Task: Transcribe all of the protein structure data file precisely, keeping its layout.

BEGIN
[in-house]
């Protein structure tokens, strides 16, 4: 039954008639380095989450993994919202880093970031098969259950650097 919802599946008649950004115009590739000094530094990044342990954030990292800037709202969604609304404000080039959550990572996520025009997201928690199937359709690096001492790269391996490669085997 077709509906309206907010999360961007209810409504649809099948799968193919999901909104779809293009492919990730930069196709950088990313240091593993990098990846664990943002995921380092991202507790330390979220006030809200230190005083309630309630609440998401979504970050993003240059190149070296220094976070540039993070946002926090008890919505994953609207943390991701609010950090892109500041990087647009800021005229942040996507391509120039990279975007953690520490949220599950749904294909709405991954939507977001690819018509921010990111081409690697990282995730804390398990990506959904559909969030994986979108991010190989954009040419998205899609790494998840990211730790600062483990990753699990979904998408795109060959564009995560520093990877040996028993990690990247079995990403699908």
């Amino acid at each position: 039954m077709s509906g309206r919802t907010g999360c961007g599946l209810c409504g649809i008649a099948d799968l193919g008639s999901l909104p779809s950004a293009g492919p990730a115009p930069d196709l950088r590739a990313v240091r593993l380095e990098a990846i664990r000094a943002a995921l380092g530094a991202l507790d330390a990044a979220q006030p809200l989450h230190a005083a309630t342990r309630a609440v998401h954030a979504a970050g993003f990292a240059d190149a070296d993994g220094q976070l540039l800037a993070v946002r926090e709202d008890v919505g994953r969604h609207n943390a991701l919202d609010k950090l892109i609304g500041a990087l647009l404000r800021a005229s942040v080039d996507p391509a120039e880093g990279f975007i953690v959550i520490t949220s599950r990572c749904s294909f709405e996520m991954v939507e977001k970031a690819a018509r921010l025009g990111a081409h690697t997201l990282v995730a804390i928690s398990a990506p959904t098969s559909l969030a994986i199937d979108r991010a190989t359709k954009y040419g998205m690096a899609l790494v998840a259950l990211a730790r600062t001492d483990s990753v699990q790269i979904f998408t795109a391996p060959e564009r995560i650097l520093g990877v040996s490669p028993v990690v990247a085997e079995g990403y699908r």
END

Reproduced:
[in-house]
């Protein structure tokens, strides 16, 4: 039954008639380095989450993994919202880093970031098969259950650097 919802599946008649950004115009590739000094530094990044342990954030990292800037709202969604609304404000080039959550990572996520025009997201928690199937359709690096001492790269391996490669085997 077709509906309206907010999360961007209810409504649809099948799968193919999901909104779809293009492919990730930069196709950088990313240091593993990098990846664990943002995921380092991202507790330390979220006030809200230190005083309630309630609440998401979504970050993003240059190149070296220094976070540039993070946002926090008890919505994953609207943390991701609010950090892109500041990087647009800021005229942040996507391509120039990279975007953690520490949220599950749904294909709405991954939507977001690819018509921010990111081409690697990282995730804390398990990506959904559909969030994986979108991010190989954009040419998205899609790494998840990211730790600062483990990753699990979904998408795109060959564009995560520093990877040996028993990690990247079995990403699908």
């Amino acid at each position: 039954m077709s509906g309206r919802t907010g999360c961007g599946l209810c409504g649809i008649a099948d799968l193919g008639s999901l909104p779809s950004a293009g492919p990730a115009p930069d196709l950088r590739a990313v240091r593993l380095e990098a990846i664990r000094a943002a995921l380092g530094a991202l507790d330390a990044a979220q006030p809200l989450h230190a005083a309630t342990r309630a609440v998401h954030a979504a970050g993003f990292a240059d190149a070296d993994g220094q976070l540039l800037a993070v946002r926090e709202d008890v919505g994953r969604h609207n943390a991701l919202d609010k950090l892109i609304g500041a990087l647009l404000r800021a005229s942040v080039d996507p391509a120039e880093g990279f975007i953690v959550i520490t949220s599950r990572c749904s294909f709405e996520m991954v939507e977001k970031a690819a018509r921010l025009g990111a081409h690697t997201l990282v995730a804390i928690s398990a990506p959904t098969s559909l969030a994986i199937d979108r991010a190989t359709k954009y040419g998205m690096a899609l790494v998840a259950l990211a730790r600062t001492d483990s990753v699990q790269i979904f998408t795109a391996p060959e564009r995560i650097l520093g990877v040996s490669p028993v990690v990247a085997e079995g990403y699908r």